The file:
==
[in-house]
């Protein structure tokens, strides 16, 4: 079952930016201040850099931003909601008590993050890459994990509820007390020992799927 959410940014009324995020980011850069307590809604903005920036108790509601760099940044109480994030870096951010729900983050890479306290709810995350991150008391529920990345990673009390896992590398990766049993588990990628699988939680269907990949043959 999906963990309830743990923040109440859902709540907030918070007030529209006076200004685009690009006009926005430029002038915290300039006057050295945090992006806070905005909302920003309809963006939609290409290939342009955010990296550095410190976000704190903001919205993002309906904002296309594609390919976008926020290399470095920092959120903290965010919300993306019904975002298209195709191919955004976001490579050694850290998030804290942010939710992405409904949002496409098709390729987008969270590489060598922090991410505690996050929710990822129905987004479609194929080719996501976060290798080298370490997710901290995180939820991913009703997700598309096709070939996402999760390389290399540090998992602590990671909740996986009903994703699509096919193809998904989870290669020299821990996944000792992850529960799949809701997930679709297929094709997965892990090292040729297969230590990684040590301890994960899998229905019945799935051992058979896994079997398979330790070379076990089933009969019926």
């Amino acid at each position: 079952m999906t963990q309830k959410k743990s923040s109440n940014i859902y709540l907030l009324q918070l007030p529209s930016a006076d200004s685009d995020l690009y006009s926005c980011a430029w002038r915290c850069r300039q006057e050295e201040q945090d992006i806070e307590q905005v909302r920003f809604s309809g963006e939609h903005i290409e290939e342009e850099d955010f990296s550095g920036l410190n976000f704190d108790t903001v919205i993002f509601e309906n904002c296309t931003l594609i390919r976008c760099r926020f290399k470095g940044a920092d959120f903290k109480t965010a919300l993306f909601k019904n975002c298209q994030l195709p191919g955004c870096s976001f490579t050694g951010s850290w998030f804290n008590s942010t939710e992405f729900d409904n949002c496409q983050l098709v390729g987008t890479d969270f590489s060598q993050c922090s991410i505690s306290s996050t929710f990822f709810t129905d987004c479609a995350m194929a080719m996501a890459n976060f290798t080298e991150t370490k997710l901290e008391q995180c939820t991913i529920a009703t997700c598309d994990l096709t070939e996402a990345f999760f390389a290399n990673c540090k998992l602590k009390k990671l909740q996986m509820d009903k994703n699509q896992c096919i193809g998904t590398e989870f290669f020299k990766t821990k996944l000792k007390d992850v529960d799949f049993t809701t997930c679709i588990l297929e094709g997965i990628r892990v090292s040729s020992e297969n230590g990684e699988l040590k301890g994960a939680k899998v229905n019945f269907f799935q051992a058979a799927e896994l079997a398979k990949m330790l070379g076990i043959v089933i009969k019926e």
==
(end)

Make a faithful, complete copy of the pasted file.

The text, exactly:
[in-house]
């Protein structure tokens, strides 16, 4: 079952930016201040850099931003909601008590993050890459994990509820007390020992799927 959410940014009324995020980011850069307590809604903005920036108790509601760099940044109480994030870096951010729900983050890479306290709810995350991150008391529920990345990673009390896992590398990766049993588990990628699988939680269907990949043959 999906963990309830743990923040109440859902709540907030918070007030529209006076200004685009690009006009926005430029002038915290300039006057050295945090992006806070905005909302920003309809963006939609290409290939342009955010990296550095410190976000704190903001919205993002309906904002296309594609390919976008926020290399470095920092959120903290965010919300993306019904975002298209195709191919955004976001490579050694850290998030804290942010939710992405409904949002496409098709390729987008969270590489060598922090991410505690996050929710990822129905987004479609194929080719996501976060290798080298370490997710901290995180939820991913009703997700598309096709070939996402999760390389290399540090998992602590990671909740996986009903994703699509096919193809998904989870290669020299821990996944000792992850529960799949809701997930679709297929094709997965892990090292040729297969230590990684040590301890994960899998229905019945799935051992058979896994079997398979330790070379076990089933009969019926």
């Amino acid at each position: 079952m999906t963990q309830k959410k743990s923040s109440n940014i859902y709540l907030l009324q918070l007030p529209s930016a006076d200004s685009d995020l690009y006009s926005c980011a430029w002038r915290c850069r300039q006057e050295e201040q945090d992006i806070e307590q905005v909302r920003f809604s309809g963006e939609h903005i290409e290939e342009e850099d955010f990296s550095g920036l410190n976000f704190d108790t903001v919205i993002f509601e309906n904002c296309t931003l594609i390919r976008c760099r926020f290399k470095g940044a920092d959120f903290k109480t965010a919300l993306f909601k019904n975002c298209q994030l195709p191919g955004c870096s976001f490579t050694g951010s850290w998030f804290n008590s942010t939710e992405f729900d409904n949002c496409q983050l098709v390729g987008t890479d969270f590489s060598q993050c922090s991410i505690s306290s996050t929710f990822f709810t129905d987004c479609a995350m194929a080719m996501a890459n976060f290798t080298e991150t370490k997710l901290e008391q995180c939820t991913i529920a009703t997700c598309d994990l096709t070939e996402a990345f999760f390389a290399n990673c540090k998992l602590k009390k990671l909740q996986m509820d009903k994703n699509q896992c096919i193809g998904t590398e989870f290669f020299k990766t821990k996944l000792k007390d992850v529960d799949f049993t809701t997930c679709i588990l297929e094709g997965i990628r892990v090292s040729s020992e297969n230590g990684e699988l040590k301890g994960a939680k899998v229905n019945f269907f799935q051992a058979a799927e896994l079997a398979k990949m330790l070379g076990i043959v089933i009969k019926e």